One of the protagonists of the European Modern Movement, the french designer Charlotte Perriand, showed herself to be a trailblazer unfettered by expectations or precedent.
One of the protagonists of the European Modern Movement, the french designer Charlotte Perriand has throughout the first decades of the 20th century achieved a somewhat stellar status on the subject of women in design. Seemingly contradictory that even an institution as progressive as that of Bauhaus limited women’s opportunities of being schooled in architecture or furniture design, albeit Perriand showed herself to be a trailblazer unfettered by expectations or precedent.
Notably, despite being rejected during her infamously flagrant first encounter with Le Corbusier (Charles-Édouard Jeanneret as was the birth name of Swiss-French architect) and sent away with notion of ‘We don’t embroid cushions here’, Perriand didn’t flinch in obtaining the position at the prominent atelier sometime later.
Absorbing values integral to modern living at the atelier in Rue de Sèvres, Ms. Perriand added a poetic dimension to Corbusier’s work, campaigning for symbiosis of strict function and elevated aesthetics in all her endeavours.
Indeed Perriand was highly concerned with the unity between structure and functionality, the latter rooted in understanding the motion and dynamics of human needs and research on body positions. A keen observer, Perriand would notice a reclining figure or workers resting unaware, providing her a subject of contemplation over design as an extension of the human body. Her B306 chaise lounge is a perfect example of that. When it was time to photograph the chaise lounge, she herself exhibited how one might sit in such an unfamiliar device, reclining like her observed subjects.
The notion of design as a response to human beings, and furniture that adapts to the body allowing freedom of movement was a highly modern one in 1929. During a decade long collaboration with the atelier of Le Corbusier, Perriand designed several world-renowned pieces of furniture exhibited already a year after her arrival at the atelier at the prominent Salon d’Automne in Paris in 1929. Notably B301 and B302 are still some of the most sought after chairs on the modern market due to their limited production. If Perriand’s initial research was rooted in what would latter be introduced as ergonomy (ergonomy wasn’t defined until 1949) it undoubtedly informed her design, the harmonious synthesis between form and function standing as a central thought throughout her oeuvre. In 1940 Perriand travelled to Japan as an official advisor to the ‘Ministry of Trade and Industry’ , albeit WW2 disrupted her journey back to Europe, forcing Perriand to take refuge in Vietnam.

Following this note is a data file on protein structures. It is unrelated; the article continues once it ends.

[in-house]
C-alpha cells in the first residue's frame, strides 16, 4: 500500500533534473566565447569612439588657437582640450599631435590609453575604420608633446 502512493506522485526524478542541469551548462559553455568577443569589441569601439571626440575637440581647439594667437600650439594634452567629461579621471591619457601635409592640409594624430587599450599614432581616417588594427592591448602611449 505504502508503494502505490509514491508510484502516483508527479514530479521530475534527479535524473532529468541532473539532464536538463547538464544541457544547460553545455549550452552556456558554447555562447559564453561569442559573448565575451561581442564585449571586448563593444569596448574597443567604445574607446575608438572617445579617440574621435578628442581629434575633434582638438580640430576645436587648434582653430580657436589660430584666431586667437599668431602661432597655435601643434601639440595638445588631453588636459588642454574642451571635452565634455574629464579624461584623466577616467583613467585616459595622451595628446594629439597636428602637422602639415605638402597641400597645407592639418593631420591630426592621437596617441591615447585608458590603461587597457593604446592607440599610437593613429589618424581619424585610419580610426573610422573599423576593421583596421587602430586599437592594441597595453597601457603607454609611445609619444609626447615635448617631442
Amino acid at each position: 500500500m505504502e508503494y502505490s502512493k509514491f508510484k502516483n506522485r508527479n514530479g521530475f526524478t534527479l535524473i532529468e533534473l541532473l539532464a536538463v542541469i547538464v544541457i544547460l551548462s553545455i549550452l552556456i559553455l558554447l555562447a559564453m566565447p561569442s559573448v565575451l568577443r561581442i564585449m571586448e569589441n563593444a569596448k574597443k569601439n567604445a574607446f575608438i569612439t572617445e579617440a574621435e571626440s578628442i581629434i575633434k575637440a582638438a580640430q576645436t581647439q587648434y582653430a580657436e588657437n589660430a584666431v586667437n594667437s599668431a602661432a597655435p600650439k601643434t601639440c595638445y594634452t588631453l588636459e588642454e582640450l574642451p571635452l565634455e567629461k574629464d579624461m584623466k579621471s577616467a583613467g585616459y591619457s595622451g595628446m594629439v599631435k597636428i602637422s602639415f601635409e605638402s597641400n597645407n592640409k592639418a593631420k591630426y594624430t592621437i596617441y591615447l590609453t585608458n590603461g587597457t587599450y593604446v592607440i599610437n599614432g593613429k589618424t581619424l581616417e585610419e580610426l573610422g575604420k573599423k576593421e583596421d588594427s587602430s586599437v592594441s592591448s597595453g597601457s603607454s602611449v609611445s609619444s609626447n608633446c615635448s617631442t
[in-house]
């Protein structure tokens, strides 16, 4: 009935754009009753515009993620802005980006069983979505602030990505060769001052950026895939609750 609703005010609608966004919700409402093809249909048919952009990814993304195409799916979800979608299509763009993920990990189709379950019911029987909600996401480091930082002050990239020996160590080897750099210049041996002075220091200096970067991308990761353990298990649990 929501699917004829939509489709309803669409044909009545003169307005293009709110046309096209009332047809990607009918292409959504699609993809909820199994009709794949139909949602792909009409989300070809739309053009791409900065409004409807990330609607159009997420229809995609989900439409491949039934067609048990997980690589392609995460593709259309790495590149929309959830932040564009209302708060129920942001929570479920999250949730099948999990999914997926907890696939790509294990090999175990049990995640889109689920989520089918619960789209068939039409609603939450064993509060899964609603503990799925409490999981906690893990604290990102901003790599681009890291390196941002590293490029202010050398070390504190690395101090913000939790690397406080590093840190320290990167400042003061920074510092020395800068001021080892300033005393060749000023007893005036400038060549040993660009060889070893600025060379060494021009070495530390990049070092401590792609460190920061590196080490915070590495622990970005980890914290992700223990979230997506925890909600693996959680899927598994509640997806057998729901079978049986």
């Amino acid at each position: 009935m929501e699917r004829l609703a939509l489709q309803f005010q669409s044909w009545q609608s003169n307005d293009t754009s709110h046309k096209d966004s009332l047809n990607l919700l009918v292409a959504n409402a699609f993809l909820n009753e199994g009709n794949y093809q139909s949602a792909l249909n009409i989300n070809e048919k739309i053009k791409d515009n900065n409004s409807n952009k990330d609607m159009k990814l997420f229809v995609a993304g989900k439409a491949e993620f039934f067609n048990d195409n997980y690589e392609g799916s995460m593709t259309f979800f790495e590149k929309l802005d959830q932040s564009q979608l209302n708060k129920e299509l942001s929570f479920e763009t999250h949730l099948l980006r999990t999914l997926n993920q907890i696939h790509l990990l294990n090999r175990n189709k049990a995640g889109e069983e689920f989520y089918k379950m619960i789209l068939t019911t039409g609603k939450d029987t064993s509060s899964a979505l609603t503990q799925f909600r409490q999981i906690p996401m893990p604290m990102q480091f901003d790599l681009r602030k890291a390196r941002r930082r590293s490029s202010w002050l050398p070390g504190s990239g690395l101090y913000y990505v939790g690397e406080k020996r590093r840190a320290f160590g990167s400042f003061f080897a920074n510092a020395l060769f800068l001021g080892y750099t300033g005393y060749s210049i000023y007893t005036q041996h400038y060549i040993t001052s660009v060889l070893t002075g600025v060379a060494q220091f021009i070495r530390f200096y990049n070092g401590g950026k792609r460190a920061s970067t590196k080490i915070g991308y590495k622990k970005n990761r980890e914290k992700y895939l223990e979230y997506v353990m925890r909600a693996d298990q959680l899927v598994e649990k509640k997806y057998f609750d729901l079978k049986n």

During that long interlude in the far East Perriand’s work reached full maturity. A new sensibility was introduced to her work and became an axiom of further development. Sensitivity towards local conditions and practices materials available influenced Perriand’s aesthetics which now inclined towards organic forms and elemental materials. She adapted the B503 chaise lounge to Japanese aesthetics, crafting one solely of wood, rendering a perfect example of her employment of local materials and techniques. While Japan hasn’t directly influenced her work, zen philosophy did affect Perriand’s design, resulting in several renowned pieces of furniture, Nuage shelves being one of them. The Japanese notion of ‘the void’ supported by Perriand’s own observations of dynamics of life conditions, contributed to a re-invented notion of inhabited space, allowing flexible use of expanse and fully integrating each component with the whole.
Her kitchen bar design for Unité d’Habitation in Marseilles with Le Corbusier in 1949, deployed a notion of functionality and motion inseparable from ethnography into the work of art, notably employing several of her furniture pieces made of wood. Seemingly always at the pinnacle of her profession, Charlotte Perriand exemplified the notion of responsive design; and as her ideas- her furniture bears the stamp of eternal, as to quote her daughter ‘ She (Perriand) responded with accuracy to eternal needs’ .
In 2013 Louis Vuitton rediscovered and brought to life a design of Perriand’s from 1934 La Maison au Bord de l’Eau that was to be exhibited during Design Miami; emphasizing that even nearly 15 years after her death and 8 decades after that particular project, for which Perriand won 2nd prize at the competition sponsored by L’Architecture d’Aujourd’hui magazine, Perriand remains highly relevant as designer and as a women in design.